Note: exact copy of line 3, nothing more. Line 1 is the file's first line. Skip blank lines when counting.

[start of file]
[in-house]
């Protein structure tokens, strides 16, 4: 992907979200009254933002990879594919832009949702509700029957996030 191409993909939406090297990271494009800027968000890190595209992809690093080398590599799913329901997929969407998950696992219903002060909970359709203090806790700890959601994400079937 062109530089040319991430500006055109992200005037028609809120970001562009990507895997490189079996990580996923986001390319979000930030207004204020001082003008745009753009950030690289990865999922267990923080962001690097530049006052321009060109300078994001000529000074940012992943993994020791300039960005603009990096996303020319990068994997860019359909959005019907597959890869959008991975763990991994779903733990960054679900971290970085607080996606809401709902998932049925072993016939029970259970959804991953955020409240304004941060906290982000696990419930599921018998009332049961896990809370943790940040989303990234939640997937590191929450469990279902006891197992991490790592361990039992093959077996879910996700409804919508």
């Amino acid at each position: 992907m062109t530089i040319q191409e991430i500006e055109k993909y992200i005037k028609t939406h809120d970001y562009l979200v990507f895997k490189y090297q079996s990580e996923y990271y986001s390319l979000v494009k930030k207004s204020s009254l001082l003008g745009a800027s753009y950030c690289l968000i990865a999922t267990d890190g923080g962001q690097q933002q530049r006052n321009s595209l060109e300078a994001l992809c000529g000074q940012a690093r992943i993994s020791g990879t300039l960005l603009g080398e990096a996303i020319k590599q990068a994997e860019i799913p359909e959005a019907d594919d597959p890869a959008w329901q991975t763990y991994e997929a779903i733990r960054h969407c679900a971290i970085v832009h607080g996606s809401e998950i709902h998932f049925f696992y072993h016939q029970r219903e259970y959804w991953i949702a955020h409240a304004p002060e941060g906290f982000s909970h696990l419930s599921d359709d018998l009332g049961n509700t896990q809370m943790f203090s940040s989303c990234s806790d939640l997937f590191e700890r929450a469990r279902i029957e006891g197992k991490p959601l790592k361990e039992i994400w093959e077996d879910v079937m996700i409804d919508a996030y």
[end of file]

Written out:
């Amino acid at each position: 992907m062109t530089i040319q191409e991430i500006e055109k993909y992200i005037k028609t939406h809120d970001y562009l979200v990507f895997k490189y090297q079996s990580e996923y990271y986001s390319l979000v494009k930030k207004s204020s009254l001082l003008g745009a800027s753009y950030c690289l968000i990865a999922t267990d890190g923080g962001q690097q933002q530049r006052n321009s595209l060109e300078a994001l992809c000529g000074q940012a690093r992943i993994s020791g990879t300039l960005l603009g080398e990096a996303i020319k590599q990068a994997e860019i799913p359909e959005a019907d594919d597959p890869a959008w329901q991975t763990y991994e997929a779903i733990r960054h969407c679900a971290i970085v832009h607080g996606s809401e998950i709902h998932f049925f696992y072993h016939q029970r219903e259970y959804w991953i949702a955020h409240a304004p002060e941060g906290f982000s909970h696990l419930s599921d359709d018998l009332g049961n509700t896990q809370m943790f203090s940040s989303c990234s806790d939640l997937f590191e700890r929450a469990r279902i029957e006891g197992k991490p959601l790592k361990e039992i994400w093959e077996d879910v079937m996700i409804d919508a996030y």